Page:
In the lead up to Copenhagen, Computerworld spoke with CSC CTO and National Director of the Australian Information Industry Association (AIIA), Bob Hayward, Fujitsu's director of sustainability, Alison O'Flynn, about the top five technologies that could help organisations and individuals reduce energy consumption and carbon emissions.
We kick off the series with a look at Power Management.
Reducing the everyday energy usage of electronics in organisations is a key way to lower carbon emissions. Managing power consumption of computers, laptops, servers and other electrical appliances in organisations can be achieved through simply turning off the power or switching the system to a low-power status when not in use.
This was the premise of the successful Computers Off Australia (COA) campaign which has taken off in New Zealand and also the UK. Founded by Australian Mark Winter, COA, the campaign provides a labeling scheme according to their level of C02 emissions. The scheme, designed to assist the ICT industry to identify organisations doing their part to reduce power consumption and CO2 emissions, is one way businesses and government are adopting more sustainable IT practices.
Another way organisations, governments and individuals can reduce energy consumption is through installing power management software which provides an automatic functionality that turns off electrical appliances, such as computers and computer peripherals or switches the system to sleep mode when inactive.
“There are a host of technologies that help reduce the power draw of desktop and laptops,” Hayward said. “The technologies available basically turnoff computers when they are not being used for period of time and then power them on again at certain time of days when they are being used again.”
Greetrack, WakeonLand and Nightwatchman are some examples of software products that offer this functionality - automatic turn-on and off, and time scheduling systems to operate the automatic turn-off function. Such features help to lower energy consumption by limiting the length of time equipment are left switched on or when the screen saver is left running.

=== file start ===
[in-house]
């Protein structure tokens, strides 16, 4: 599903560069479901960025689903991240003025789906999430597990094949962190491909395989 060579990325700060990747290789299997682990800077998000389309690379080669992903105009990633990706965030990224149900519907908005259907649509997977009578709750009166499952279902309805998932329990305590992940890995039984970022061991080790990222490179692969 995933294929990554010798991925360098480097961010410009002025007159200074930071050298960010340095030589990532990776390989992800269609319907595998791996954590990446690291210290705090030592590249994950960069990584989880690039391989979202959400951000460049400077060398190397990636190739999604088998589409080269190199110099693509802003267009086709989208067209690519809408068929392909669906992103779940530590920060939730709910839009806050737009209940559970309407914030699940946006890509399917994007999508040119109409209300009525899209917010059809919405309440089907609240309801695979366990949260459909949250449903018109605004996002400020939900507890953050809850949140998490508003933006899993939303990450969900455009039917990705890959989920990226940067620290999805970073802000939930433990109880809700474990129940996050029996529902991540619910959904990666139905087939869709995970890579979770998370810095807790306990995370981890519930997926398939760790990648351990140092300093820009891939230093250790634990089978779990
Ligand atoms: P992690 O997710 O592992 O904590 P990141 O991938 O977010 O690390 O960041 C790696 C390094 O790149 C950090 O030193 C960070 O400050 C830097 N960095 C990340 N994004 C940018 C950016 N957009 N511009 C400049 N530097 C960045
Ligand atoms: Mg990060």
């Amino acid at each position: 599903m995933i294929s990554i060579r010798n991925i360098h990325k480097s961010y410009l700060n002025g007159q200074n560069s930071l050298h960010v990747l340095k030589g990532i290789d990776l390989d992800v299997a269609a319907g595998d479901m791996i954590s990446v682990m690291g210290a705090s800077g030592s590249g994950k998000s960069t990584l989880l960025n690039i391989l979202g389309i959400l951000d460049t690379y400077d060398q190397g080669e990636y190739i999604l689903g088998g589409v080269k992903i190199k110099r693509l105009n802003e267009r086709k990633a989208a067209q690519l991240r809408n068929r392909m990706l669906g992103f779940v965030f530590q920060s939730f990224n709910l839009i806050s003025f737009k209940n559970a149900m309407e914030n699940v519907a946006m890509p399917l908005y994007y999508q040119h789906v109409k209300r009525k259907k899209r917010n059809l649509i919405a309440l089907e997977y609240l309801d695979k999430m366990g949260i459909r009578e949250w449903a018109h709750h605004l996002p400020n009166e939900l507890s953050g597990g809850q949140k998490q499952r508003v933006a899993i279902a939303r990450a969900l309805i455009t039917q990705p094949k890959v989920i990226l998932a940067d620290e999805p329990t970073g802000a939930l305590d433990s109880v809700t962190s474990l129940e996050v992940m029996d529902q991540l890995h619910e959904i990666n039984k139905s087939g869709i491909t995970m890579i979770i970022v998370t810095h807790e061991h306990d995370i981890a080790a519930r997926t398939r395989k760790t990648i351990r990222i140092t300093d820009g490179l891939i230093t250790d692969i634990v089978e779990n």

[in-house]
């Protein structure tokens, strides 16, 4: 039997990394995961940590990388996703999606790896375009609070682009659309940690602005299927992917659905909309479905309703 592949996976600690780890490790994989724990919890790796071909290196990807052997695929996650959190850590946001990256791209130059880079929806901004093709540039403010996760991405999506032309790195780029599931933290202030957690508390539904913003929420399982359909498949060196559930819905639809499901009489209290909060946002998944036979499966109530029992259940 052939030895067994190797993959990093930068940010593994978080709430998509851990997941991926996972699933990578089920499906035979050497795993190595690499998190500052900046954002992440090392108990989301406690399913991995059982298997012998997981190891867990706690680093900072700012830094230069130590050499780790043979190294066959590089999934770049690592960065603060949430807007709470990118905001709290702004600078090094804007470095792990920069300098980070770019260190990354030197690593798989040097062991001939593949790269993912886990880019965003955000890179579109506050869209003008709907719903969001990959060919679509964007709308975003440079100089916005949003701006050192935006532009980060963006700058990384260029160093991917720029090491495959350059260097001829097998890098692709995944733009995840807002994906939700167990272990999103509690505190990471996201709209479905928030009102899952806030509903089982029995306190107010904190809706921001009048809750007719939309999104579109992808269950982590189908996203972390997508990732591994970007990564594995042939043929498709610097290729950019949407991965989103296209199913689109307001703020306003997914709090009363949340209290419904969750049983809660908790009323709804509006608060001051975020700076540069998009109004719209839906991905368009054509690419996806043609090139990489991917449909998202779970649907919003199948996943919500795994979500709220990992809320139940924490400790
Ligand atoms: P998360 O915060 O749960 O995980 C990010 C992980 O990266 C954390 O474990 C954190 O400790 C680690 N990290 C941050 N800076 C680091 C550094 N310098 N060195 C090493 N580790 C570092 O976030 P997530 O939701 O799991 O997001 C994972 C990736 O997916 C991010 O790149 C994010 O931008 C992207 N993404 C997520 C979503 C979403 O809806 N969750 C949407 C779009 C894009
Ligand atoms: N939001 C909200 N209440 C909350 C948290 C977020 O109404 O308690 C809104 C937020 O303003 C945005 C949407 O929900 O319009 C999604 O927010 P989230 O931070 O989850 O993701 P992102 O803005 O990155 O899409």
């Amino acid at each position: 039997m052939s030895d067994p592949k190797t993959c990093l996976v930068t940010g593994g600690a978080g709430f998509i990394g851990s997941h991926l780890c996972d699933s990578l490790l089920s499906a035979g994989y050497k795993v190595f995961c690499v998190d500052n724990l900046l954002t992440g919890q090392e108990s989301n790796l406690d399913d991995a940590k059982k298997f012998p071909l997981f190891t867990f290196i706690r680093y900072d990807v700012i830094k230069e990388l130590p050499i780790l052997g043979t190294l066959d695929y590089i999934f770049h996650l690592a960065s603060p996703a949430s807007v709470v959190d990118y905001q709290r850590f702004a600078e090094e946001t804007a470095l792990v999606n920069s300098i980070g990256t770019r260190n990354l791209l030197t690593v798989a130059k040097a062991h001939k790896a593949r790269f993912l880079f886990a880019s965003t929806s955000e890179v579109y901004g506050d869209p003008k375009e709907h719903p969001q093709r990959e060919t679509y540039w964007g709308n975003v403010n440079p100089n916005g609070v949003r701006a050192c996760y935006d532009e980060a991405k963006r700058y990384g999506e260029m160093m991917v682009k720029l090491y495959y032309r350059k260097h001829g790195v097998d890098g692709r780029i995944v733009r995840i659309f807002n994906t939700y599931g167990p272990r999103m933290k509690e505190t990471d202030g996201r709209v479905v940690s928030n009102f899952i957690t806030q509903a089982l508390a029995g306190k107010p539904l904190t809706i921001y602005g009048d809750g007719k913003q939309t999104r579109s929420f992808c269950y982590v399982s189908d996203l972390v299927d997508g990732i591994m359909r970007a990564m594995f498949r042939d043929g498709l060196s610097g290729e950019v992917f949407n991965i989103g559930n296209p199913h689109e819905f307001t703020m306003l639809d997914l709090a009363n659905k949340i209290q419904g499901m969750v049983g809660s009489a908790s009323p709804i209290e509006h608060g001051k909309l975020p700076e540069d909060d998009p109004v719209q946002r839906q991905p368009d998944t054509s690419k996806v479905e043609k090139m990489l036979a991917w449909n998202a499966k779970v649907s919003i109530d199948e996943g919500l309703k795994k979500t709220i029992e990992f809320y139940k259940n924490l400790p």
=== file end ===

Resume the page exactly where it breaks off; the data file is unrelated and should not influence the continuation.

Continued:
The task of switching off a computer or laptop may appear too simple a solution when compared with the enormity of the global environmental situation, but according to Hayward every step counts. It all adds up when you multiple the number of computers left on or the number of screen savers left running by the number of users in a company, he said.
Organisations and governments can also manage and reduce energy consumption by looking at the design and layout of data centres. Data centres are fundamental business assets for any industry, but the amount of energy data centres consume can cost organisations and the environment millions of dollars.
As a major source of opportunities for companies to improve their business and the flexibility of their business, improving the effectiveness and efficiency of data centre operation can add to the value to the business chain from top to bottom. Running an energy efficient data centre will not only help to reduce direct business costs such as electricity bills, it will also lower the amount of greenhouse gas emissions produced when running data centres. Reworking the design and layout of data centres and their cooling systems would not only lead to more energy-efficient data centre construction, but provide possibilities for renewable energy as a sources of power fro running data centres. We take a deeper look at data centres in a couple of days.
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